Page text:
I hopped on my bus, try to buy a ticket. It didn't work the first time. I tried a second time, then a third time. Still didn’t work. So I sit down, promising to myself that I would try again later. As soon as I’d sat down, however, a ticket inspector hopped onboard. Methodically, he went through every passenger (not many, it was 1am) and he got to me. I had no reason to distrust this man; usually, people can be trusted to perform their jobs and not scam customers. Dear reader, I was mistaken. This man is the villain of the story.

I explained to him that I had tried to buy a ticket three times, and at first he was diplomatic. I asked if I could go and try again, and he agreed. I bought my ticket for four zloty (about $1) and returned to him. The ticket machine was working now; I was happy to pay for my ticket. At this, though, he shook his head.

Said the villain, producing a card machine from his jacket pocket, “That will be a fine of 240 zloty (approx. $60). Will that be cash or card?”

In disbelief, I said, “I bought my ticket. You saw my ticket.”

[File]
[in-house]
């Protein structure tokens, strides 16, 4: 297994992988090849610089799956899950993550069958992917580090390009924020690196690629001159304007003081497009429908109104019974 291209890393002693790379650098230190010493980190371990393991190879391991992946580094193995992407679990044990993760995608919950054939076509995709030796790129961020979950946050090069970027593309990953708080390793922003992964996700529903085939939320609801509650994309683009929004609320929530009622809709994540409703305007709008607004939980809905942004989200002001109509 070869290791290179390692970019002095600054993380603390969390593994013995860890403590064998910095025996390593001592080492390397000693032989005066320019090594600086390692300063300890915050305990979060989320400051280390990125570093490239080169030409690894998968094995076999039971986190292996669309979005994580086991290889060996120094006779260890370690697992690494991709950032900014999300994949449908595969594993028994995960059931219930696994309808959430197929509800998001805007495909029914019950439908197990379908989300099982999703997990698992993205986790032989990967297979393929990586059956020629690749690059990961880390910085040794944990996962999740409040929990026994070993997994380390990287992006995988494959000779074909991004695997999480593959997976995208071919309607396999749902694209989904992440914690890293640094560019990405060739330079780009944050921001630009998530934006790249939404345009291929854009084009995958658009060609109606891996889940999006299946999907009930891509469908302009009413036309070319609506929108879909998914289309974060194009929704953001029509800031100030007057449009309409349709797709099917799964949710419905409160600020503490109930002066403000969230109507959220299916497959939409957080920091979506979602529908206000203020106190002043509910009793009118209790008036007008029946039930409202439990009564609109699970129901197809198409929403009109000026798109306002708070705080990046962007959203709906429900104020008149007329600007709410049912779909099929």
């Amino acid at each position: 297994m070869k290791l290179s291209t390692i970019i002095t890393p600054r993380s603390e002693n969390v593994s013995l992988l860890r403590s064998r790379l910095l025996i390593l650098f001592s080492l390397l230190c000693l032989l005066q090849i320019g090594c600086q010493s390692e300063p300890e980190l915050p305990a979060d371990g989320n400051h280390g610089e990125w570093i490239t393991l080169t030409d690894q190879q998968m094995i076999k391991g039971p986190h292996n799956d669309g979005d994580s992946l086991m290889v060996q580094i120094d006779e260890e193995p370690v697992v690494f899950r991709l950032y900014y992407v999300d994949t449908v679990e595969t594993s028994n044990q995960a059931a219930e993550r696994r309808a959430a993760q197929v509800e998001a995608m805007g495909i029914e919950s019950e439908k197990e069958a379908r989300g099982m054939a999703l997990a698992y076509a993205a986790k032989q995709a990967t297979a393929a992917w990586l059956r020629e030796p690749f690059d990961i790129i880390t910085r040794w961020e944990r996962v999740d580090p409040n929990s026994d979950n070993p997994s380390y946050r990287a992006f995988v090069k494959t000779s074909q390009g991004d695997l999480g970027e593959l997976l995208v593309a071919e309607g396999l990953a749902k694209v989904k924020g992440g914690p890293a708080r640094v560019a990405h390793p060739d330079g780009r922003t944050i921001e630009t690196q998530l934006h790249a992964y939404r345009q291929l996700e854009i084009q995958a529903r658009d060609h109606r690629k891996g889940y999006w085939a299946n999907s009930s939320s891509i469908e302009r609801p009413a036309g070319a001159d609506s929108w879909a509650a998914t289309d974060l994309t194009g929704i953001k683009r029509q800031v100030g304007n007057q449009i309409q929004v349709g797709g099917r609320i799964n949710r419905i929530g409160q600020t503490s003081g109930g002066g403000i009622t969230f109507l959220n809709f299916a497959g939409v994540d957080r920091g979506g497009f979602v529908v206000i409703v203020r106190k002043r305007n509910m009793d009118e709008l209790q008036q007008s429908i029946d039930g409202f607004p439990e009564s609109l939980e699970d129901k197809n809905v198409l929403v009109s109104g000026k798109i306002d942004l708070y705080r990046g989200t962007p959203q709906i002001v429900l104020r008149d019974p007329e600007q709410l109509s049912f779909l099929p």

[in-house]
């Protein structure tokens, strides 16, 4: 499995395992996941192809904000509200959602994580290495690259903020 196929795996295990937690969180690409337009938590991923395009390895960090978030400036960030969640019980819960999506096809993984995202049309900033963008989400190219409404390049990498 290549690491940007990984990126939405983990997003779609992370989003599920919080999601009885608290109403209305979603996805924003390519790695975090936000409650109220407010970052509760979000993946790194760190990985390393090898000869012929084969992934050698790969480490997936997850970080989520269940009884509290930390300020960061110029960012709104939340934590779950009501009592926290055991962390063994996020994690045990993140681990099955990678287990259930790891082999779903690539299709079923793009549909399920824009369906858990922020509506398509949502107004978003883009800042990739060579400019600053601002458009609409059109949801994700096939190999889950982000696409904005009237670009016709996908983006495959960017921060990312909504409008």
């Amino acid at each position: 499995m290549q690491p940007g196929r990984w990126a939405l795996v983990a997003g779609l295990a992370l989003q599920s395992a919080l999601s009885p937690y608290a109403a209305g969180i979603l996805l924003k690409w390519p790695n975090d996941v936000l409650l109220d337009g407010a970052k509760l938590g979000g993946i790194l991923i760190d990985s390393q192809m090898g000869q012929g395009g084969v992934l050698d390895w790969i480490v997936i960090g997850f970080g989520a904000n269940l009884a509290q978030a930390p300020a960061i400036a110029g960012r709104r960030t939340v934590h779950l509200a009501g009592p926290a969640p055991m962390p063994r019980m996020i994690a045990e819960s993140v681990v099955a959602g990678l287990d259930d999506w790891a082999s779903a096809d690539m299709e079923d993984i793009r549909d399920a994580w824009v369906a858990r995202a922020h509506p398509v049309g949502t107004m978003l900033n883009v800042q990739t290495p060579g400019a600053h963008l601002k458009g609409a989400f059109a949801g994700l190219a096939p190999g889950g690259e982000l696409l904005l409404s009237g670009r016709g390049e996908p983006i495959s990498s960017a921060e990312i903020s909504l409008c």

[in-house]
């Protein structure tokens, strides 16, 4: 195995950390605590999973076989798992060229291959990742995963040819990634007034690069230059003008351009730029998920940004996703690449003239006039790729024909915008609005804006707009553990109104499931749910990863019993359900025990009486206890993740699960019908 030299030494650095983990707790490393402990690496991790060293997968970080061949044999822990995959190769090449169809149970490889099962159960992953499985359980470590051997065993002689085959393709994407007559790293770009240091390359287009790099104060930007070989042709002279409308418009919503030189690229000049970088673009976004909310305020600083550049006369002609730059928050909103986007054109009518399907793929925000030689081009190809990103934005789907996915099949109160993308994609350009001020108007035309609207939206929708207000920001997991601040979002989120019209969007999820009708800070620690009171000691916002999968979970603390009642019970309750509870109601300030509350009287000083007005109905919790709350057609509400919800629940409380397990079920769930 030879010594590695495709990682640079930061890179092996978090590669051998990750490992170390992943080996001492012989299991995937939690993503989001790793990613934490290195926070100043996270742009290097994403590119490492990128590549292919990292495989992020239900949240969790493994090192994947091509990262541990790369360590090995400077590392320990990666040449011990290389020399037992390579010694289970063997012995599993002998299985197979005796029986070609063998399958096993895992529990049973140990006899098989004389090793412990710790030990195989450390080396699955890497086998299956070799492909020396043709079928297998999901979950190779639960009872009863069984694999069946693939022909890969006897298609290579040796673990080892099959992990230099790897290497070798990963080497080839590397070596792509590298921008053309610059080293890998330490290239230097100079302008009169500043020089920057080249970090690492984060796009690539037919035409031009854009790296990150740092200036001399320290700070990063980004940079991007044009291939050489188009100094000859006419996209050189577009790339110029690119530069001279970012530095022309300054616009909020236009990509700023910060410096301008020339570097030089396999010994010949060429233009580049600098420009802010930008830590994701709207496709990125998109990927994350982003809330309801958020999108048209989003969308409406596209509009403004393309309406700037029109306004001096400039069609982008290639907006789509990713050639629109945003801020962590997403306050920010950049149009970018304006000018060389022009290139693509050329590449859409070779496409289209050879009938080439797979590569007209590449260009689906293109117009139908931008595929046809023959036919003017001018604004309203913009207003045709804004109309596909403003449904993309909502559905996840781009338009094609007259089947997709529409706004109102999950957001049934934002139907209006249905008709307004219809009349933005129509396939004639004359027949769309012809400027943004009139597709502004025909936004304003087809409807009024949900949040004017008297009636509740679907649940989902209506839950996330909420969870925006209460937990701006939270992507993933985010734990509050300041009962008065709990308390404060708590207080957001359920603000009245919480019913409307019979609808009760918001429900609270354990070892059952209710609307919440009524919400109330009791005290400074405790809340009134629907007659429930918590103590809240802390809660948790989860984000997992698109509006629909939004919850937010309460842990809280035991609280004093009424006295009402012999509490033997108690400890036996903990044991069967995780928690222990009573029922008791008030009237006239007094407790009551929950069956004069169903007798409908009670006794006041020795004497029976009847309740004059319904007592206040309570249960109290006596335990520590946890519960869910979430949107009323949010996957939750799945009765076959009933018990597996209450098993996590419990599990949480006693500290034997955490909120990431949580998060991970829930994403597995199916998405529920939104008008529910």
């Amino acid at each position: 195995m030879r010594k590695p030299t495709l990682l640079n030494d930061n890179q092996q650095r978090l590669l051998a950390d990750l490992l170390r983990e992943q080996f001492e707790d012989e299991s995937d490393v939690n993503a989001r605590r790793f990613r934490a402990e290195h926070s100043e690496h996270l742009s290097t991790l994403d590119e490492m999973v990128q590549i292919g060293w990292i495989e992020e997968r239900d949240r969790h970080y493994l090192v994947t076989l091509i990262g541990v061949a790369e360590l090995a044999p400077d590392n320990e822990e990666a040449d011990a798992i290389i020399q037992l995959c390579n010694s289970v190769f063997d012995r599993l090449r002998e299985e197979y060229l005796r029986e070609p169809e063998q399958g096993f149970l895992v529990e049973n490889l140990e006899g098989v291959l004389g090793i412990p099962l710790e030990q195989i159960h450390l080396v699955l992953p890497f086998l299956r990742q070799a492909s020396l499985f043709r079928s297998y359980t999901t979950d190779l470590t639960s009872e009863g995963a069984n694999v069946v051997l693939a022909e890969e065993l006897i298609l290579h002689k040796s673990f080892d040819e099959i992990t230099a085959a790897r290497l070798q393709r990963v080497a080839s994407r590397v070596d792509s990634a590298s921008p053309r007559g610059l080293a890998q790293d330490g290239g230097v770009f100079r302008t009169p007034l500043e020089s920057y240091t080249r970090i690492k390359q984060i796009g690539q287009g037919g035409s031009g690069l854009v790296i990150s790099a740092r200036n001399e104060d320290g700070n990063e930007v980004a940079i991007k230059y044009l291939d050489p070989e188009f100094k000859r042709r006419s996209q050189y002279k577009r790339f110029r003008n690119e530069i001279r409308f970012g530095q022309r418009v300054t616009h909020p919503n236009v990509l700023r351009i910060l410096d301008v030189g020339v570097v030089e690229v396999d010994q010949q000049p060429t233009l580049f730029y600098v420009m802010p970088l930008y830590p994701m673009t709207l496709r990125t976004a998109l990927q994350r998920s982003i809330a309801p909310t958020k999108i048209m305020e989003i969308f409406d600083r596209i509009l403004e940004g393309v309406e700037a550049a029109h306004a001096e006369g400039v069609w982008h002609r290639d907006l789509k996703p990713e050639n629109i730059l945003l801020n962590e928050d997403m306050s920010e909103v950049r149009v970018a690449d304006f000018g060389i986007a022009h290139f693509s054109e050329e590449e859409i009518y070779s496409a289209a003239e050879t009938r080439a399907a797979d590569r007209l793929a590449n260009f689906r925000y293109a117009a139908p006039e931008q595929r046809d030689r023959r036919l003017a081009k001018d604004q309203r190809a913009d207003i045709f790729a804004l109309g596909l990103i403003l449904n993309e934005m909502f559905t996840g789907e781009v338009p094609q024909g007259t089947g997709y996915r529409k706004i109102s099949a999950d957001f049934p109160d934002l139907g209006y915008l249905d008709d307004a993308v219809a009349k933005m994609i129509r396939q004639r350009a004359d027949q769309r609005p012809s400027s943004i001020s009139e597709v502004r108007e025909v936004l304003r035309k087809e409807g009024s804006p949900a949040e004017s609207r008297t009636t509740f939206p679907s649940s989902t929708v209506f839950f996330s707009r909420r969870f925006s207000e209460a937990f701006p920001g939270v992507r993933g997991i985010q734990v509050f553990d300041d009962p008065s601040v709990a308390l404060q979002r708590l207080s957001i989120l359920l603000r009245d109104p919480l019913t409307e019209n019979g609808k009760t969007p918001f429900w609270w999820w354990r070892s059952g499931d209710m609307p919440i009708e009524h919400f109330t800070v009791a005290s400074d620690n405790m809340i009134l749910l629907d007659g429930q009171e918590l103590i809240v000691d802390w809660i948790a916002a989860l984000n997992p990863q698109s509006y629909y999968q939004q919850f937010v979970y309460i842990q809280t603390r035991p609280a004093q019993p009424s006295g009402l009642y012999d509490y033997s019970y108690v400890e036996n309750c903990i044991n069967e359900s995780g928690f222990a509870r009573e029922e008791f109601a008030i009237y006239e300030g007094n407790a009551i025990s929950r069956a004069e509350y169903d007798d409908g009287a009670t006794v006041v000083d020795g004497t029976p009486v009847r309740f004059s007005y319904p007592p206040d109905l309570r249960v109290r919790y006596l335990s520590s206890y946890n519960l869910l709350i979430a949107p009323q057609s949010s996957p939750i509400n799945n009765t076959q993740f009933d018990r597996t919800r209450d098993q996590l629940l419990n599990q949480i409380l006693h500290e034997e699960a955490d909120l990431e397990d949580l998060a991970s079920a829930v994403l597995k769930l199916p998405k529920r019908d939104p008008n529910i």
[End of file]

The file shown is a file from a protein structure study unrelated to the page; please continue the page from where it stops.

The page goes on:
“Yes,” said he, “but you didn’t buy it when you got on the bus.”

“The ticket machine wasn’t working then. But I bought it now. It was working now.”

“I just wanted to know if you were lying to me.”

It was at this moment, dear reader, that my heart sunk. I’d realized I’d been played like a fiddle. Not only had I been charged for a perfectly valid ticket, but I had been slammed with a fee from a system designed to scam tourists.

The bus stopped at my stop, the doors flew open, and I attempted to step out.

“I’m not paying that,” I said. “I bought the ticket. This is my stop.”

Alas, though, the brute stepped between me and the exit, shoved me back, yelled something in Polish to the bus driver who shut the door and called back to me, “No, no, you must pay, you must pay.” Defeated, I paid the fine, stepped off at the next bus station, and walked 30 minutes through the Warsaw outskirts at 1:30am back to my hotel. It is important to note, dear reader, that transit cops in Warsaw are paid on commission from fines. In essence, they have no incentive to tell the truth.